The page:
The codex was a deliberate innovation of Christian evangelists ?????
This (subjective) hypothesis is essentially shared by all modern palaeographers.
What if this hypothesis is not correct?


According to "Libraries in the Ancient World" by Lionel Casson [2002]

Lionel Casson wrote:
p.126/127

"The finds from Egypt enable us to trace the gradual replacement
of the roll by the codex. It made its appearance there not long
after Martial's day, in the second century CE, at the very earliest
toward the end of the first. Over 1,330 pieces of Greek literary,
scientific, and other such writings have been discovered that date
to the first and second centuries; all are on rolls save less that
twenty, a mere 1.5 %, on codices. In the third century the percentage
rises from 1.5 % to about 17%: clearly the codex was gaining favour.
Around 300 CE the percentage has climbed to 50% ..... By 400 CE it
is up to 80% and by 500 CE to 90%."
This statistical distribution of rolls to codices in Greek literary
and scientific writing in the early centuries may be graphed as
follows.

Image

If we had no special pleading on behalf of the Christians in antiquity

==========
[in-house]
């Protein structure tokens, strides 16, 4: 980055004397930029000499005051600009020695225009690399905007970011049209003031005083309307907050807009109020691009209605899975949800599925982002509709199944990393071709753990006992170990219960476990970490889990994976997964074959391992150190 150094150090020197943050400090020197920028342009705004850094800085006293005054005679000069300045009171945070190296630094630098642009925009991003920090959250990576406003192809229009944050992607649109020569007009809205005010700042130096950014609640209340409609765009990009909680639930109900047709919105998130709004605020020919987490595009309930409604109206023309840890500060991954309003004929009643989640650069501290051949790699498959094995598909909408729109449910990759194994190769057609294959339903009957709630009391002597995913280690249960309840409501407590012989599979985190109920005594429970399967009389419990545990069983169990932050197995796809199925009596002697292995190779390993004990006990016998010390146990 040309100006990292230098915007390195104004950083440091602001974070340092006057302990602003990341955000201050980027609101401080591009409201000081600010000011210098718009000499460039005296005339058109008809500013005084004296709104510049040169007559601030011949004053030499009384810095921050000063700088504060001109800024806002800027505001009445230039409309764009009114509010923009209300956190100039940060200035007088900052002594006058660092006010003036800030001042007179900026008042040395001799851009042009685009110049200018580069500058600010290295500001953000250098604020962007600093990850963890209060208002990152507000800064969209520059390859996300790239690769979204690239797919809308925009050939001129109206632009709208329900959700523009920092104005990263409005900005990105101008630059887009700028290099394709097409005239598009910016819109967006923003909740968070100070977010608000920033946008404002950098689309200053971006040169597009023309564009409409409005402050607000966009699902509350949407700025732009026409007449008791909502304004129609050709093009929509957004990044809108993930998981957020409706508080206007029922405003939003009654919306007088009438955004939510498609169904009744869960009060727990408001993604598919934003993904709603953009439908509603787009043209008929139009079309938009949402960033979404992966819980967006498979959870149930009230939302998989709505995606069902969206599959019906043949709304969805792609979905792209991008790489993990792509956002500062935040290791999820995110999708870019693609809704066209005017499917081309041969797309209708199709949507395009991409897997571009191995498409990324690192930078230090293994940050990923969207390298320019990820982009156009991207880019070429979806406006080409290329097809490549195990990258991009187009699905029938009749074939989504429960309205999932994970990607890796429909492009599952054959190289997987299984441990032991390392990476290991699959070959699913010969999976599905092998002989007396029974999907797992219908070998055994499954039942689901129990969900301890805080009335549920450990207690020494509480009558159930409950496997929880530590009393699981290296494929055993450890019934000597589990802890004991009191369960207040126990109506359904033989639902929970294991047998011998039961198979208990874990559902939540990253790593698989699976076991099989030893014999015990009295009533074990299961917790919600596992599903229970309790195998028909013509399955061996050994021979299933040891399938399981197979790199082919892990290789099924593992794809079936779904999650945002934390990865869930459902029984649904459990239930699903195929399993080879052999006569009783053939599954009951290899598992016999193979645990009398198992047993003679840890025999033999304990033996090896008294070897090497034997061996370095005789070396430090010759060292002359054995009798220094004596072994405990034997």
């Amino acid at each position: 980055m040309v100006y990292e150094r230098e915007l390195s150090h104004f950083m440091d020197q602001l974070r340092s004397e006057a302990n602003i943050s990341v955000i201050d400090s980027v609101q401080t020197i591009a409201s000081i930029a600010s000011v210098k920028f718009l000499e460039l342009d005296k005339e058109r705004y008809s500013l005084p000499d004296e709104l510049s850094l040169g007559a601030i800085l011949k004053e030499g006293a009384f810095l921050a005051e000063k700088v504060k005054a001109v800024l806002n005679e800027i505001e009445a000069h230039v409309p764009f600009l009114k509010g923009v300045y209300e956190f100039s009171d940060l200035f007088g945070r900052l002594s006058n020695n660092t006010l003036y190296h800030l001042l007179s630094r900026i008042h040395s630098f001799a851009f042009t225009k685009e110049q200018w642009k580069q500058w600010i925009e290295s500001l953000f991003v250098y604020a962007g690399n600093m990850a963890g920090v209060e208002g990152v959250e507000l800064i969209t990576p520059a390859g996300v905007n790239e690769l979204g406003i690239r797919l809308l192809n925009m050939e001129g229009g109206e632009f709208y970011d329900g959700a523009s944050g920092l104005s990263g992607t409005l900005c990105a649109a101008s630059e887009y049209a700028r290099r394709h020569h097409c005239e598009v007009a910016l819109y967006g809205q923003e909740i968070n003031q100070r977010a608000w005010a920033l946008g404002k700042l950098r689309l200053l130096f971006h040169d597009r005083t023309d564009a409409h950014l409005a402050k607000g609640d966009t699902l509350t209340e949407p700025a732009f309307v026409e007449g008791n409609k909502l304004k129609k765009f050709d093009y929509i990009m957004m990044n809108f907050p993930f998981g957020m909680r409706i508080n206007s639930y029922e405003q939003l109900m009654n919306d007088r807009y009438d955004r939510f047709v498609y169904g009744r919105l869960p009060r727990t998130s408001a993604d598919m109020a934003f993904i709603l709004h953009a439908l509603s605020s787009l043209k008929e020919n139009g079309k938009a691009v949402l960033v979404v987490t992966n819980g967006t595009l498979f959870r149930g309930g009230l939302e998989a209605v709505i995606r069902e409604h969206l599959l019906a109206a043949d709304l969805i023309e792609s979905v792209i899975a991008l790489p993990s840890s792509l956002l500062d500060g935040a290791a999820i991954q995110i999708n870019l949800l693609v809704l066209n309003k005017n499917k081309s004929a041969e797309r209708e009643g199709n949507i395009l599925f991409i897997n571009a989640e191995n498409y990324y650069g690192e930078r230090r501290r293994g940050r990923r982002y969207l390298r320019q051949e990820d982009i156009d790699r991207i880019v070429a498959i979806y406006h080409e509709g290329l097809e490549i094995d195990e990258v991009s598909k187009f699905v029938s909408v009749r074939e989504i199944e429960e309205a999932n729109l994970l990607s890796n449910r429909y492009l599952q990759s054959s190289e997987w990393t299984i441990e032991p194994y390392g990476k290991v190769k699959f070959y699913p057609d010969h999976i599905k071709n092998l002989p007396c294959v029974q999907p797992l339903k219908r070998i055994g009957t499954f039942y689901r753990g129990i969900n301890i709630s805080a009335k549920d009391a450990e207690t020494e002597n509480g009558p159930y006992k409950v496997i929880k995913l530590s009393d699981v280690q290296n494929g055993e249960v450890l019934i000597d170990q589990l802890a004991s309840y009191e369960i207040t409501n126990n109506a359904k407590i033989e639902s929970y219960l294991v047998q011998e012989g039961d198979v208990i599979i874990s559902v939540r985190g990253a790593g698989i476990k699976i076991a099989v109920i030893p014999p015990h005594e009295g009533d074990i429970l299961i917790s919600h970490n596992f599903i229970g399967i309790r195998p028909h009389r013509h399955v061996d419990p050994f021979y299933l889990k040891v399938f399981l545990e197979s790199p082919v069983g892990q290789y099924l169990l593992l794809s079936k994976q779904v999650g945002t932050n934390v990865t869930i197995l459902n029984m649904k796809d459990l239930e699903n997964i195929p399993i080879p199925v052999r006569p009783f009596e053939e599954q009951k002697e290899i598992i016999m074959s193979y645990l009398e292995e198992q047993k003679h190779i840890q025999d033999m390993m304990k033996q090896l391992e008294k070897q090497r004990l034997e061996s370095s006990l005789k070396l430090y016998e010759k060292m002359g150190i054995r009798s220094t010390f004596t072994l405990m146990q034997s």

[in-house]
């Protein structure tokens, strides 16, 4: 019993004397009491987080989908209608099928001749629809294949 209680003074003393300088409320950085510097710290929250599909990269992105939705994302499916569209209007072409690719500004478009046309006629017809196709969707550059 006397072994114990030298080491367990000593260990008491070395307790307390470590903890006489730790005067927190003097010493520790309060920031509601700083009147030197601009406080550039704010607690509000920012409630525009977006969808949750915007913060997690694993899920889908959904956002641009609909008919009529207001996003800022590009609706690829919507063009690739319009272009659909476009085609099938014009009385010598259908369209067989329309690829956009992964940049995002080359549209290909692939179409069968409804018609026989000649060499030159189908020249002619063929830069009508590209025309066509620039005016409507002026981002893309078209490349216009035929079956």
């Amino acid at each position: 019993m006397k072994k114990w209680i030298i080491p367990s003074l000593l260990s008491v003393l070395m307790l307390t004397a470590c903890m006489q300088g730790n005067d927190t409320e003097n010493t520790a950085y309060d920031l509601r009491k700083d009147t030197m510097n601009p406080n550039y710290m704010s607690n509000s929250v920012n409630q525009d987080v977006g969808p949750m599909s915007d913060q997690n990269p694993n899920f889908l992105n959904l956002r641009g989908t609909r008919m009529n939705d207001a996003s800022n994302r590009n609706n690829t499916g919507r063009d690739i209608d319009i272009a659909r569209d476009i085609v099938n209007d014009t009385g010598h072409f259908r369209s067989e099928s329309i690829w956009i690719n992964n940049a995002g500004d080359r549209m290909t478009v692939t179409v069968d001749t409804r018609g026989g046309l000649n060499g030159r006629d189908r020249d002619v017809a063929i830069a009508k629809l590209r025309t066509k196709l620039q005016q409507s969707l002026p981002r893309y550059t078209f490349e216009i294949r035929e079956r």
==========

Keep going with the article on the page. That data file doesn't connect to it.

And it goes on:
in relation to their use of the codex, we would have to allow that,
since (practically) all of the Christian manuscripts are from codices,
then the Christian codices, along with the Greek literary and science
codices, appeared substantially in the 4th century.

However there is an hypothesis of special pleading, namely that
"the codex was a deliberate innovation of Christian evangelists".

How did the hypothesis arise? Because of the early palaeographic dates for christian codices.
What evidence do we have that the Christians innovated the use of the codex?
Well, we have palaeographical evidence, arrived at with certain subjectivities.

This is a circular argument.

Hence the importance of independent C14 tests.
A "cobbler of fables" [Augustine]; "Leucius is the disciple of the devil" [Decretum Gelasianum]; and his books "should be utterly swept away and burned" [Pope Leo I]; they are the "source and mother of all heresy" [Photius]